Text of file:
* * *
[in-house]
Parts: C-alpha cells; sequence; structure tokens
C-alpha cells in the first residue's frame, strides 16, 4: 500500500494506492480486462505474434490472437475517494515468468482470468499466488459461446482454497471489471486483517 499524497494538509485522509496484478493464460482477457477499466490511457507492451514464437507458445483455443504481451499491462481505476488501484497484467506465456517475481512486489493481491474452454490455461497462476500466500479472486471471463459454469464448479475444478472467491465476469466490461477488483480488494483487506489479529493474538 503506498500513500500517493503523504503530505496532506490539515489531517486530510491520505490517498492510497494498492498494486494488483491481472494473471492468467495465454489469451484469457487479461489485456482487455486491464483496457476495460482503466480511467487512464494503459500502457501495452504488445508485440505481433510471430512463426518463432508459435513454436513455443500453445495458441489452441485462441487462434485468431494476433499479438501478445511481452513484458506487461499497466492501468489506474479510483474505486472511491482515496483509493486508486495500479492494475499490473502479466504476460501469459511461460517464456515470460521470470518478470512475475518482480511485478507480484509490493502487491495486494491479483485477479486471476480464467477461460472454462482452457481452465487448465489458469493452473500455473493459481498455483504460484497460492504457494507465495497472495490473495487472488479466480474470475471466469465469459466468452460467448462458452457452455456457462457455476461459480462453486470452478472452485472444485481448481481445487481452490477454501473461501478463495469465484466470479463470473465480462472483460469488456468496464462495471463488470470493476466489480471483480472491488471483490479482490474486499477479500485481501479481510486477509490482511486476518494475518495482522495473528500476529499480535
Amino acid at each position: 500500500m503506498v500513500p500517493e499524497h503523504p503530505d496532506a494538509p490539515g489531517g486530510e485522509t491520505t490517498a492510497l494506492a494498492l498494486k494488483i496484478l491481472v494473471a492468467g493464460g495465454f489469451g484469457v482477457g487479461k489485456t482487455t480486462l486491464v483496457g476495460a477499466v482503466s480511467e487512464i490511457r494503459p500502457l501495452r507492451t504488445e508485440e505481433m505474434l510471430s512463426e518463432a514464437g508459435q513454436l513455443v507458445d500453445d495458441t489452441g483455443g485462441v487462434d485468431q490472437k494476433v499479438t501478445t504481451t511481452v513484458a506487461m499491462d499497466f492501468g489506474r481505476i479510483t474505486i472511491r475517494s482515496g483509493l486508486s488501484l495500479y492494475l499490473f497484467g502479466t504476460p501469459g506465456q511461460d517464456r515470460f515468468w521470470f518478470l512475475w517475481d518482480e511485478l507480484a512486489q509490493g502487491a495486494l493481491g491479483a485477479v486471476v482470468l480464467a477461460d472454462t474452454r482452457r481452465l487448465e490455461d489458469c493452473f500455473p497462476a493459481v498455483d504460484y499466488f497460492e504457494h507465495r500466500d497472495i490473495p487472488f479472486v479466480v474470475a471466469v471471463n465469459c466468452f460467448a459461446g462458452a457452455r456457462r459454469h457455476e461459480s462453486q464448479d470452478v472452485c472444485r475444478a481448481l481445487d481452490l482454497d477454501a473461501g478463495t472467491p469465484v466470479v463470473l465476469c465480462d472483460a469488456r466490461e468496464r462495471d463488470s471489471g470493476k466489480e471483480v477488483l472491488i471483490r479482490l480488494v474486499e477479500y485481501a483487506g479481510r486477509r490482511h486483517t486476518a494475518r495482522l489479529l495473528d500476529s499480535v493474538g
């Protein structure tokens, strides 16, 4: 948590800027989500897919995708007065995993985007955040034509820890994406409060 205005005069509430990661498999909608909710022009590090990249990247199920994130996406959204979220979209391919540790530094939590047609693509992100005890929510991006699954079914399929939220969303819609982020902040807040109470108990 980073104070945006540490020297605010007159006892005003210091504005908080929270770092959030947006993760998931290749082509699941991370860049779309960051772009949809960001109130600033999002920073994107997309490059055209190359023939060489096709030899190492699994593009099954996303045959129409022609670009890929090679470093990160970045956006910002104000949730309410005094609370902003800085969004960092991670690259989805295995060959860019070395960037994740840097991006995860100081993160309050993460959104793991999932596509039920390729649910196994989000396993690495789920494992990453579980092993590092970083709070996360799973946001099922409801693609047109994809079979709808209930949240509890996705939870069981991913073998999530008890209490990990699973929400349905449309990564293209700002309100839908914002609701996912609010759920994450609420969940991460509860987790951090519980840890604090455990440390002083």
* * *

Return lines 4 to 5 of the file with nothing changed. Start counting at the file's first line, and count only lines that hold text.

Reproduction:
Amino acid at each position: 500500500m503506498v500513500p500517493e499524497h503523504p503530505d496532506a494538509p490539515g489531517g486530510e485522509t491520505t490517498a492510497l494506492a494498492l498494486k494488483i496484478l491481472v494473471a492468467g493464460g495465454f489469451g484469457v482477457g487479461k489485456t482487455t480486462l486491464v483496457g476495460a477499466v482503466s480511467e487512464i490511457r494503459p500502457l501495452r507492451t504488445e508485440e505481433m505474434l510471430s512463426e518463432a514464437g508459435q513454436l513455443v507458445d500453445d495458441t489452441g483455443g485462441v487462434d485468431q490472437k494476433v499479438t501478445t504481451t511481452v513484458a506487461m499491462d499497466f492501468g489506474r481505476i479510483t474505486i472511491r475517494s482515496g483509493l486508486s488501484l495500479y492494475l499490473f497484467g502479466t504476460p501469459g506465456q511461460d517464456r515470460f515468468w521470470f518478470l512475475w517475481d518482480e511485478l507480484a512486489q509490493g502487491a495486494l493481491g491479483a485477479v486471476v482470468l480464467a477461460d472454462t474452454r482452457r481452465l487448465e490455461d489458469c493452473f500455473p497462476a493459481v498455483d504460484y499466488f497460492e504457494h507465495r500466500d497472495i490473495p487472488f479472486v479466480v474470475a471466469v471471463n465469459c466468452f460467448a459461446g462458452a457452455r456457462r459454469h457455476e461459480s462453486q464448479d470452478v472452485c472444485r475444478a481448481l481445487d481452490l482454497d477454501a473461501g478463495t472467491p469465484v466470479v463470473l465476469c465480462d472483460a469488456r466490461e468496464r462495471d463488470s471489471g470493476k466489480e471483480v477488483l472491488i471483490r479482490l480488494v474486499e477479500y485481501a483487506g479481510r486477509r490482511h486483517t486476518a494475518r495482522l489479529l495473528d500476529s499480535v493474538g
């Protein structure tokens, strides 16, 4: 948590800027989500897919995708007065995993985007955040034509820890994406409060 205005005069509430990661498999909608909710022009590090990249990247199920994130996406959204979220979209391919540790530094939590047609693509992100005890929510991006699954079914399929939220969303819609982020902040807040109470108990 980073104070945006540490020297605010007159006892005003210091504005908080929270770092959030947006993760998931290749082509699941991370860049779309960051772009949809960001109130600033999002920073994107997309490059055209190359023939060489096709030899190492699994593009099954996303045959129409022609670009890929090679470093990160970045956006910002104000949730309410005094609370902003800085969004960092991670690259989805295995060959860019070395960037994740840097991006995860100081993160309050993460959104793991999932596509039920390729649910196994989000396993690495789920494992990453579980092993590092970083709070996360799973946001099922409801693609047109994809079979709808209930949240509890996705939870069981991913073998999530008890209490990990699973929400349905449309990564293209700002309100839908914002609701996912609010759920994450609420969940991460509860987790951090519980840890604090455990440390002083």